How you can transpose piano music for violin
The piano is the most popular instrument in the world, especially if you count all digital pianos and keyboards. One reason for its popularity is the layout of the keyboard, which makes learning music theory and learning to play much easier for children and adult beginners.
Another feature of the piano that makes it so popular is the comparatively quick progress that can be made by a beginner. Early on, students learn to play complete chords which produce rich sounds with a wide range of dynamics, further making the piano an appealing instrument.
If you’ve learned piano first but are thinking about moving to the violin, you may be wondering if you’ll be able to play some of your favorite pieces by transposing piano music for violin, or if you’ll have to learn everything all over again?
The good news is that transposing piano music into a piece for the violin is easier than you think.
More than just copy and paste
When transposing music from piano to violin, you will need to know the key of the song and the range of the violin. The key signature of the song will tell you what notes are sharp or flat, and to determine the range of the violin, look at the highest and lowest notes playable on the violin.
To transpose the piece of music, simply change the notes of the song to match the notes of the violin. Start by copying the treble clef notes, retaining the same measure lengths and divisions. A standard violin ranges from the G below middle C to a very high C; any notes on the treble clef should be copied over.
You’ll also need to divide the chords into more manageable notes because pianos are meant to be played using ten fingers that play multiple notes at once. By contrast, violin players can only push down on two notes on two different strings and bow across.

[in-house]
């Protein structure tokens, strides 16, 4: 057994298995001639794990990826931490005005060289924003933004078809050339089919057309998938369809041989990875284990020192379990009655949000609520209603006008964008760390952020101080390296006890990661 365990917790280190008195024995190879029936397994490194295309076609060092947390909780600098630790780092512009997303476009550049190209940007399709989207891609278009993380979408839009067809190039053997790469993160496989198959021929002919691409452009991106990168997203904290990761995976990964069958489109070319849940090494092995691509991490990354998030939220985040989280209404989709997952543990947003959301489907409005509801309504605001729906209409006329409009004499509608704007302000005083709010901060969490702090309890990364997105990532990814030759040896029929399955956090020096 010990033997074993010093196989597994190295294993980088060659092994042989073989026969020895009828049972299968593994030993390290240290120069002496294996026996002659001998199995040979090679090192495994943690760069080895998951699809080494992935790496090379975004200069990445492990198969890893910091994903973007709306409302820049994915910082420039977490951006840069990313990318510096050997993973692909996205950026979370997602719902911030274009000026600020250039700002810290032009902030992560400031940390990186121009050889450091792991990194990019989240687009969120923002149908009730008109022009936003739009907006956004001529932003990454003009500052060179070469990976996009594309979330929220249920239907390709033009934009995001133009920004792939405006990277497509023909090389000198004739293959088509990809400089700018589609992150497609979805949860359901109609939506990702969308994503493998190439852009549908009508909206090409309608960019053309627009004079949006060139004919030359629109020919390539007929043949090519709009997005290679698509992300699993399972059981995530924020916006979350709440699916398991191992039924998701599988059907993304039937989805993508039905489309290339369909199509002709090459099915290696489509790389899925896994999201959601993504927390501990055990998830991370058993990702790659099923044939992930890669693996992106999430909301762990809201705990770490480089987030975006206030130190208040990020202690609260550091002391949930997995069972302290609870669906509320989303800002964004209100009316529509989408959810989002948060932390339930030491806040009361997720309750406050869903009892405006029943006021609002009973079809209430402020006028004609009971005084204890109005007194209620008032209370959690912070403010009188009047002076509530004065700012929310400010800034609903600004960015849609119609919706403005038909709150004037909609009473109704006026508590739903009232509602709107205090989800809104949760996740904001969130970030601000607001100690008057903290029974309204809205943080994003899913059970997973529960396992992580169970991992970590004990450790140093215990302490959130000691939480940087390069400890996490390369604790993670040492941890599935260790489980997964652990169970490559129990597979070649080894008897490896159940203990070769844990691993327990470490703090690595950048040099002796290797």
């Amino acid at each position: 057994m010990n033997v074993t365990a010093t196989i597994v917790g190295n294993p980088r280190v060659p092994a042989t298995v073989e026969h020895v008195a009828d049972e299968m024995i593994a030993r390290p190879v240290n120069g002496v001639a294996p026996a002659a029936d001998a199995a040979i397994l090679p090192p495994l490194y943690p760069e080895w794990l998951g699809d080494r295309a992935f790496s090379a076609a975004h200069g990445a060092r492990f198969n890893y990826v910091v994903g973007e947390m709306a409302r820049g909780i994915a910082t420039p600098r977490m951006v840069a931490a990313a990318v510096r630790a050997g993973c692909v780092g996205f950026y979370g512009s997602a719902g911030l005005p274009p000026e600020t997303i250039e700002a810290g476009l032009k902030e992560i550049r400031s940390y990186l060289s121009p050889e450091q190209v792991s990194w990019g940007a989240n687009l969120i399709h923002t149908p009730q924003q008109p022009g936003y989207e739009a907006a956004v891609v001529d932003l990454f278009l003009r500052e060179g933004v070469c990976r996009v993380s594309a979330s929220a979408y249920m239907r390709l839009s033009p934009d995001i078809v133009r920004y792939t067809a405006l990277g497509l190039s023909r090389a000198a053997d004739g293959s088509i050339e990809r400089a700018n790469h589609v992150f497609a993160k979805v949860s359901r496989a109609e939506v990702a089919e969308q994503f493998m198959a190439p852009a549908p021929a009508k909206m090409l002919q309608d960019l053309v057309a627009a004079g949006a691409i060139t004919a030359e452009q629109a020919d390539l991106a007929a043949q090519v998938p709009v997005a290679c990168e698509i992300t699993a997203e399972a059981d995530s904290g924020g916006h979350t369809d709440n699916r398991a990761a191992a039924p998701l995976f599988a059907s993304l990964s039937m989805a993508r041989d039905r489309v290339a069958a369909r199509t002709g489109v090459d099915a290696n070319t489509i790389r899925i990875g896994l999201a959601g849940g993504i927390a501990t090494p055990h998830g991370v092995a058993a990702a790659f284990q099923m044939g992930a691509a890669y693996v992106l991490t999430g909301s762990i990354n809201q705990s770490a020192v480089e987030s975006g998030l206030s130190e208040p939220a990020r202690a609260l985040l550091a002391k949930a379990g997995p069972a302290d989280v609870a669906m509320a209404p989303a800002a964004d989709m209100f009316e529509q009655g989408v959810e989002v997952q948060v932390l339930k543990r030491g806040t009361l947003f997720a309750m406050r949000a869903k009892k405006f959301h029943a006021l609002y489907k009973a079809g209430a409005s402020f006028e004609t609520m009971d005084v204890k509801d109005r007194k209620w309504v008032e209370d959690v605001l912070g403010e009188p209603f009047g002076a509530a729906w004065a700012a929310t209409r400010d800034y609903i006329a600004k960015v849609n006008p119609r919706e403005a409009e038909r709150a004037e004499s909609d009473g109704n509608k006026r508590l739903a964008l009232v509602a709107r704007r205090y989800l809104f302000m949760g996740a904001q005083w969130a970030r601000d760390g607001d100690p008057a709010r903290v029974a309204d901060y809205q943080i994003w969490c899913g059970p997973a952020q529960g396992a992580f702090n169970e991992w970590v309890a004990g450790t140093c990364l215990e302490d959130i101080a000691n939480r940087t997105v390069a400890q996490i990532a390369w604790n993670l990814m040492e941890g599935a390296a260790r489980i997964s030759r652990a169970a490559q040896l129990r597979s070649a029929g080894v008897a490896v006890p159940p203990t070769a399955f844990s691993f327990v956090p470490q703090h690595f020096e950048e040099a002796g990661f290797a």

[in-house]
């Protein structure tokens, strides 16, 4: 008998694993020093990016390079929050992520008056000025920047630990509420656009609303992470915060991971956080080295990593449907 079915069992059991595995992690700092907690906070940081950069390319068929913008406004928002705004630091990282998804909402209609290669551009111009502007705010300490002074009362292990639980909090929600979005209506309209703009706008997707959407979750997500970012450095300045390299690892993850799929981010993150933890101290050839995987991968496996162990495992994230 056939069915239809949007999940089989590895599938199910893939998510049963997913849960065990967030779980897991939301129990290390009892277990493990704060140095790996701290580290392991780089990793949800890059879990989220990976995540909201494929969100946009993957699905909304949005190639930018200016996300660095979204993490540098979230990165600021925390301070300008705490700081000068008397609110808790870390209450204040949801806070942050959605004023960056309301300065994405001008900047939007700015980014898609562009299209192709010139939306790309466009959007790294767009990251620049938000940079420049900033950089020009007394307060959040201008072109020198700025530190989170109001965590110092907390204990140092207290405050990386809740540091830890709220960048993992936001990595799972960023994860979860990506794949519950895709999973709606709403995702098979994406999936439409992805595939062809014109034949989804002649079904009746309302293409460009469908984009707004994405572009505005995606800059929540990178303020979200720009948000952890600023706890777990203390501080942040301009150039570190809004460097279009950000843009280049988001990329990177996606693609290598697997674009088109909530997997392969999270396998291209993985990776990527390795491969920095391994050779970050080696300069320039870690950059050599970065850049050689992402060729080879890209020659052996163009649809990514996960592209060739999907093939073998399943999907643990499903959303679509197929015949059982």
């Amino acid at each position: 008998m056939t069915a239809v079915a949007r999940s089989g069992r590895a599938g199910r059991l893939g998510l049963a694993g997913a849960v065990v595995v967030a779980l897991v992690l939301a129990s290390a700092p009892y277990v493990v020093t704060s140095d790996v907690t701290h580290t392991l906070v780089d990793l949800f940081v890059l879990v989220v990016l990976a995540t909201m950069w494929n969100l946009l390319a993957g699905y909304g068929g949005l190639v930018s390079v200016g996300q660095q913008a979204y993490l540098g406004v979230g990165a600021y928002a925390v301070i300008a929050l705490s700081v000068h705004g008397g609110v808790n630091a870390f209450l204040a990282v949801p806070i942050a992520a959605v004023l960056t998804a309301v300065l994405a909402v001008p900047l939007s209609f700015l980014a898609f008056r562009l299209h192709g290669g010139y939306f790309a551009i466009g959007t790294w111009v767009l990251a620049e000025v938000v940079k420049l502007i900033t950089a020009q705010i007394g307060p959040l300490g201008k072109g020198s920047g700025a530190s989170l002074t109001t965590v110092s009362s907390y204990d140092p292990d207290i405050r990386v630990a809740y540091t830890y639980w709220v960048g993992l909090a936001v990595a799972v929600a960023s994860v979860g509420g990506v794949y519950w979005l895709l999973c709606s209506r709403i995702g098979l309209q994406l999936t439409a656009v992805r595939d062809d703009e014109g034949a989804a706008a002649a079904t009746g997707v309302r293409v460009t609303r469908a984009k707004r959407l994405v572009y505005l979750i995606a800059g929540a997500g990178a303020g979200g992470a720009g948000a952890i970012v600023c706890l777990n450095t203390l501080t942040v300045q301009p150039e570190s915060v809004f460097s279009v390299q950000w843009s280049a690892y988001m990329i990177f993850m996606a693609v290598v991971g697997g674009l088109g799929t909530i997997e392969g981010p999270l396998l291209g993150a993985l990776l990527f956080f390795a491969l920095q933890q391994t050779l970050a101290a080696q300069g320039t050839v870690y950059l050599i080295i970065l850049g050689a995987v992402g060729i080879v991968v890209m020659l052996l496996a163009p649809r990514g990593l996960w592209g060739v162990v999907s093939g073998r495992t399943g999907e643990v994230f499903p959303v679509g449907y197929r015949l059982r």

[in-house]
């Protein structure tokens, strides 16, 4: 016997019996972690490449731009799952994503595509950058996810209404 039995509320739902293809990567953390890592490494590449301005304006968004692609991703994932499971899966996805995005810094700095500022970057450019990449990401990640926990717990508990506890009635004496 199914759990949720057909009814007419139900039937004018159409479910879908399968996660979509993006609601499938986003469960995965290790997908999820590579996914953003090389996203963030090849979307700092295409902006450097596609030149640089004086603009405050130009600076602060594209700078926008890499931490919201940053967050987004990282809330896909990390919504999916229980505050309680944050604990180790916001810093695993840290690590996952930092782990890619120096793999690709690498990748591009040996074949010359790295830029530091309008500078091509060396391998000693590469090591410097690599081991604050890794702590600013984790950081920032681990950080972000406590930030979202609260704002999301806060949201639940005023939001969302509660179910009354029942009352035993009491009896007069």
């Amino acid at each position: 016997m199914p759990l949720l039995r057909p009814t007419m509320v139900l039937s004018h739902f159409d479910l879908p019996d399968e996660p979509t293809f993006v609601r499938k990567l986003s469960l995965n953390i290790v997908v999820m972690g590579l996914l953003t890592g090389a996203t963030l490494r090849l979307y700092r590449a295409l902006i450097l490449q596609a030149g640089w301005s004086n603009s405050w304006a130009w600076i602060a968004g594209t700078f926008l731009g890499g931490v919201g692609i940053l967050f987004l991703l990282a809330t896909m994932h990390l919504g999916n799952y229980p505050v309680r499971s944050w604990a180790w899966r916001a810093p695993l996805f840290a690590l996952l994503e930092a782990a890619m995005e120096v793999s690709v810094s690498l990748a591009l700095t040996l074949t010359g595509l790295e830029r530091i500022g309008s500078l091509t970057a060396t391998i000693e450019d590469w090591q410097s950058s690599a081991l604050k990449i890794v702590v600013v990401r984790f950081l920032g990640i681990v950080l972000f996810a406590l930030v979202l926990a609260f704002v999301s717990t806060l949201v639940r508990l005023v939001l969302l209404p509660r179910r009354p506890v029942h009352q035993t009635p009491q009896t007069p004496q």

One of the hardest things about transposing music for the piano to the violin is keeping consistent time/meter, so make sure to proofread your transposition. Consider having a professional look it over for mistakes and suggestions.
Try different variations
The fundamentals of both piano and violin sheet music are the same. However, one of the big differences between piano and violin music is that the piano uses both treble and bass clef while the violin only uses treble clef due to its pitch range. Therefore, when transposing from piano to violin, you may want to include more “texture” into your violin piece by incorporating some of the bass part.
If you don’t want to spend the time transposing your favorite piano music, Johnson String Instrument offers an extensive selection for sheet music for the violin from a variety of music genres, including classical, jazz, rock and roll, and more.